Under these circumstances, the Strasbourg case-law, and notably the Boivin decision, would appear to point towards considering action by EDPs as attributable to the EU, given the separate legal personality of the latter and the absence of involvement of national authorities in the decision-making process concerning the actions undertaken by the EDPs, who enjoy full independence and autonomy vis-à-vis those authorities. Their action would therefore be outside the scope of the Convention.
B. The National Authorities: In Between Control and Liability
The EDPs, however, can be expected to rely to a significant extent on the national authorities, i.e. on the enforcement authorities but also on the national judiciary of the Member States on whose territory they will operate. Interestingly, while the Regulation explicitly provides that the EDPs shall act on behalf of the EPPO, no such indication is given as regards the domestic authorities operating in the same context. How about their liability under the Convention ? This will depend on whether their action will fall within the jurisdiction of their respective Member States or within that of the EU, i.e. on whether their action will be attributable under the Convention to the Member State concerned or to the EU.
As indicated above, this seems to be a rather novel question. For up until the EPPO took up its duties, national authorities implementing Union law have always been considered as nonetheless acting on their own behalf and in pursuance – at least in part – of their own interests. The initiative and the competence to undertake and carry out action pursuant to Union law remained with those national authorities, even when there was an Union law obligation to act, such as in the Bosphorus case. In simple terms, they were in control of any action being performed on this basis.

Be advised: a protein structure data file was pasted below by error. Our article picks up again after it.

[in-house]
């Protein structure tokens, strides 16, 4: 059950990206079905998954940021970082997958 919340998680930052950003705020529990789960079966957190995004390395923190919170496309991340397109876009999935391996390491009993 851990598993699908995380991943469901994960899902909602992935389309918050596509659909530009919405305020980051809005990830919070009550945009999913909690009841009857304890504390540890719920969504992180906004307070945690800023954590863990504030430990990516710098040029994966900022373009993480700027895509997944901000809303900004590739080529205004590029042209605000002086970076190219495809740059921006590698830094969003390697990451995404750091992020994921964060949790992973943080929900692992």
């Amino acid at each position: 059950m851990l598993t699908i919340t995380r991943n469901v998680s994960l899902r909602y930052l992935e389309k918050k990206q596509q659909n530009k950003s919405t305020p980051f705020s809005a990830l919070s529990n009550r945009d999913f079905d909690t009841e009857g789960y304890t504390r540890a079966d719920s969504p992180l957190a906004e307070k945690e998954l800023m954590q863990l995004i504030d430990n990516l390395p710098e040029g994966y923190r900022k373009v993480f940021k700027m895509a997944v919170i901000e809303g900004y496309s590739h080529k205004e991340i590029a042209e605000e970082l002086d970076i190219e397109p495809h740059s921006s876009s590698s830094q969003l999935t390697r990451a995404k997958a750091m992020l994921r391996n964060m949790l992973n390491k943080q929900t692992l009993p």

With the EPPO the question will arise, it would seem for the first time in the history of the Convention, whether in these new legal circumstances national authorities can still be considered to act on their own behalf when providing operational support and/or judicial assistance to an EU body, in this case the EPPO. In answering that question, one should however distinguish the enforcement from the judicial national authorities, their respective actions being of a different nature.
(i). National Enforcement Authorities: No Control, No Liability
As regards the national enforcement authorities, such as police forces and investigators supporting EPPO operational action, Article 28(1) of the Regulation provides that
‘The European Delegated Prosecutor handling a case may, in accordance with this Regulation and with national law, either undertake the investigation measures and other measures on his/her own or instruct the competent authorities in his/her Member State. Those authorities shall, in accordance with national law, ensure that all instructions are followed and undertake the measures assigned to them.’
Thus, a EDP is entitled to give instructions to the competent domestic authorities. Recital 69 states in this respect: